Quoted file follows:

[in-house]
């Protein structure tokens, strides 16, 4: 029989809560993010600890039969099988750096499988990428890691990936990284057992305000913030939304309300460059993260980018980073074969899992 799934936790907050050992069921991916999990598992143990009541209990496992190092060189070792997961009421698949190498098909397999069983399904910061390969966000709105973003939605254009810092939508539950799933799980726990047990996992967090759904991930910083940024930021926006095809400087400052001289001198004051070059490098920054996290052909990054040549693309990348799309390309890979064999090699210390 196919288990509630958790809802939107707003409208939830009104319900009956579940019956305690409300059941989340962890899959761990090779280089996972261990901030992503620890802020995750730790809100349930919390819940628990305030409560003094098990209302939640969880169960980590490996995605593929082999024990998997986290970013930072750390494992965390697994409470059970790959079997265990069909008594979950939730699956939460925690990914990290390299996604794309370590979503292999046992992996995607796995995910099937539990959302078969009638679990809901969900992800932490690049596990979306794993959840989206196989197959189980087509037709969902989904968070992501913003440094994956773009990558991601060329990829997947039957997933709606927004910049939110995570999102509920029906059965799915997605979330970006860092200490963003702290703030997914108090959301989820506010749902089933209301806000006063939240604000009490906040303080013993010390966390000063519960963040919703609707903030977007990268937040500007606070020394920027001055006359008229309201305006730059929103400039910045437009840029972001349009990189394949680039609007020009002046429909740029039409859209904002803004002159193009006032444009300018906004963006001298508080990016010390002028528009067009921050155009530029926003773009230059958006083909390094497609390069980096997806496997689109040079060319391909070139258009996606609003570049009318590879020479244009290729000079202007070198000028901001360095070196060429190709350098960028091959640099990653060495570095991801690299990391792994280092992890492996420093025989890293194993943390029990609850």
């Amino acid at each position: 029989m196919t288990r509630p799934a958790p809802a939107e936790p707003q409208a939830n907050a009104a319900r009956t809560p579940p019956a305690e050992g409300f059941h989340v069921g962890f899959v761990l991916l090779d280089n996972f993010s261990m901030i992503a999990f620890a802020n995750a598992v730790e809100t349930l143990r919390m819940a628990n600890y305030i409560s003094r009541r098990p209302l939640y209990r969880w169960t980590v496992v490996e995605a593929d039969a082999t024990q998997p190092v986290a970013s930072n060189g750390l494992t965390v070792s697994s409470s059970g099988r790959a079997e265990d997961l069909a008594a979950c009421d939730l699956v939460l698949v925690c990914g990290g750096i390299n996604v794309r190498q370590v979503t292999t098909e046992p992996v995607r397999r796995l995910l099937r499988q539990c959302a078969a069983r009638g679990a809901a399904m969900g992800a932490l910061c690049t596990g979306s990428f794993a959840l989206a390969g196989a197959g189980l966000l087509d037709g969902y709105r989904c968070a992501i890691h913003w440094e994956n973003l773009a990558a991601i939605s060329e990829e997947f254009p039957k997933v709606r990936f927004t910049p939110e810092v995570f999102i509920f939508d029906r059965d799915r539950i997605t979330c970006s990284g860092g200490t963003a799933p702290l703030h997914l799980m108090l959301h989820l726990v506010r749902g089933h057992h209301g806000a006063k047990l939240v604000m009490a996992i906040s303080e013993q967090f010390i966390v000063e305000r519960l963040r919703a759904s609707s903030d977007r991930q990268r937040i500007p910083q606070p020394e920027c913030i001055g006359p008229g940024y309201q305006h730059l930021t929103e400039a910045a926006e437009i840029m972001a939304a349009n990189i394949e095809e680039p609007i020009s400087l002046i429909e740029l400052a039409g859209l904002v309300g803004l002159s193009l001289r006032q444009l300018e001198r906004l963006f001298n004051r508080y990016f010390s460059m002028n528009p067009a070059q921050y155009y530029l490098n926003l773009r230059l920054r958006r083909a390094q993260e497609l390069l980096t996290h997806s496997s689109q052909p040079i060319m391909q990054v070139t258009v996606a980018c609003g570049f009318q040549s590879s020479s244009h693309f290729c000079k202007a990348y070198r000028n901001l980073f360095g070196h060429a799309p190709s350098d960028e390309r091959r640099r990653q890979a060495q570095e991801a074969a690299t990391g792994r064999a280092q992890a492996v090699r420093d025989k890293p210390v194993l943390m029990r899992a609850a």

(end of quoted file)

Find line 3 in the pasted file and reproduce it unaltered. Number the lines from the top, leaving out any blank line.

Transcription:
């Amino acid at each position: 029989m196919t288990r509630p799934a958790p809802a939107e936790p707003q409208a939830n907050a009104a319900r009956t809560p579940p019956a305690e050992g409300f059941h989340v069921g962890f899959v761990l991916l090779d280089n996972f993010s261990m901030i992503a999990f620890a802020n995750a598992v730790e809100t349930l143990r919390m819940a628990n600890y305030i409560s003094r009541r098990p209302l939640y209990r969880w169960t980590v496992v490996e995605a593929d039969a082999t024990q998997p190092v986290a970013s930072n060189g750390l494992t965390v070792s697994s409470s059970g099988r790959a079997e265990d997961l069909a008594a979950c009421d939730l699956v939460l698949v925690c990914g990290g750096i390299n996604v794309r190498q370590v979503t292999t098909e046992p992996v995607r397999r796995l995910l099937r499988q539990c959302a078969a069983r009638g679990a809901a399904m969900g992800a932490l910061c690049t596990g979306s990428f794993a959840l989206a390969g196989a197959g189980l966000l087509d037709g969902y709105r989904c968070a992501i890691h913003w440094e994956n973003l773009a990558a991601i939605s060329e990829e997947f254009p039957k997933v709606r990936f927004t910049p939110e810092v995570f999102i509920f939508d029906r059965d799915r539950i997605t979330c970006s990284g860092g200490t963003a799933p702290l703030h997914l799980m108090l959301h989820l726990v506010r749902g089933h057992h209301g806000a006063k047990l939240v604000m009490a996992i906040s303080e013993q967090f010390i966390v000063e305000r519960l963040r919703a759904s609707s903030d977007r991930q990268r937040i500007p910083q606070p020394e920027c913030i001055g006359p008229g940024y309201q305006h730059l930021t929103e400039a910045a926006e437009i840029m972001a939304a349009n990189i394949e095809e680039p609007i020009s400087l002046i429909e740029l400052a039409g859209l904002v309300g803004l002159s193009l001289r006032q444009l300018e001198r906004l963006f001298n004051r508080y990016f010390s460059m002028n528009p067009a070059q921050y155009y530029l490098n926003l773009r230059l920054r958006r083909a390094q993260e497609l390069l980096t996290h997806s496997s689109q052909p040079i060319m391909q990054v070139t258009v996606a980018c609003g570049f009318q040549s590879s020479s244009h693309f290729c000079k202007a990348y070198r000028n901001l980073f360095g070196h060429a799309p190709s350098d960028e390309r091959r640099r990653q890979a060495q570095e991801a074969a690299t990391g792994r064999a280092q992890a492996v090699r420093d025989k890293p210390v194993l943390m029990r899992a609850a």